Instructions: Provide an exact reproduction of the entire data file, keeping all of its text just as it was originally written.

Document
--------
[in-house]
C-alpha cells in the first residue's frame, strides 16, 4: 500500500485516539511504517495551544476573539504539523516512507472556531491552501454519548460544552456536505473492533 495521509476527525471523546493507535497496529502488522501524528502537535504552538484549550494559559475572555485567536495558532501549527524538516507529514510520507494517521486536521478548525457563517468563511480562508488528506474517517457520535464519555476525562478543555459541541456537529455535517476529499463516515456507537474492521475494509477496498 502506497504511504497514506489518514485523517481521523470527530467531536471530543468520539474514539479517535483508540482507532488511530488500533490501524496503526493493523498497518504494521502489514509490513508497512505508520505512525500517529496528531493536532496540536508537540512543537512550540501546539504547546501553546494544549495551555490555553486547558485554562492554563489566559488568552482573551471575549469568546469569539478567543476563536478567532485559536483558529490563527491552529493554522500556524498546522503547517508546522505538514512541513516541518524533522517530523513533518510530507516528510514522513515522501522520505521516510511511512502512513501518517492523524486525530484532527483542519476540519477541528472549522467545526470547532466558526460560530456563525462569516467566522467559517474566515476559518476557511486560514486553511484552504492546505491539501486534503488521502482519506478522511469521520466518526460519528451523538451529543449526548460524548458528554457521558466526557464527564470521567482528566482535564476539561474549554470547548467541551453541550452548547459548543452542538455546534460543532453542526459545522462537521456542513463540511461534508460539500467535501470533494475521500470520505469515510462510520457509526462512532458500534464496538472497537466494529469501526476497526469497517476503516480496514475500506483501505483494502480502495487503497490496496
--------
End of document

[in-house]
C-alpha cells in the first residue's frame, strides 16, 4: 500500500485516539511504517495551544476573539504539523516512507472556531491552501454519548460544552456536505473492533 495521509476527525471523546493507535497496529502488522501524528502537535504552538484549550494559559475572555485567536495558532501549527524538516507529514510520507494517521486536521478548525457563517468563511480562508488528506474517517457520535464519555476525562478543555459541541456537529455535517476529499463516515456507537474492521475494509477496498 502506497504511504497514506489518514485523517481521523470527530467531536471530543468520539474514539479517535483508540482507532488511530488500533490501524496503526493493523498497518504494521502489514509490513508497512505508520505512525500517529496528531493536532496540536508537540512543537512550540501546539504547546501553546494544549495551555490555553486547558485554562492554563489566559488568552482573551471575549469568546469569539478567543476563536478567532485559536483558529490563527491552529493554522500556524498546522503547517508546522505538514512541513516541518524533522517530523513533518510530507516528510514522513515522501522520505521516510511511512502512513501518517492523524486525530484532527483542519476540519477541528472549522467545526470547532466558526460560530456563525462569516467566522467559517474566515476559518476557511486560514486553511484552504492546505491539501486534503488521502482519506478522511469521520466518526460519528451523538451529543449526548460524548458528554457521558466526557464527564470521567482528566482535564476539561474549554470547548467541551453541550452548547459548543452542538455546534460543532453542526459545522462537521456542513463540511461534508460539500467535501470533494475521500470520505469515510462510520457509526462512532458500534464496538472497537466494529469501526476497526469497517476503516480496514475500506483501505483494502480502495487503497490496496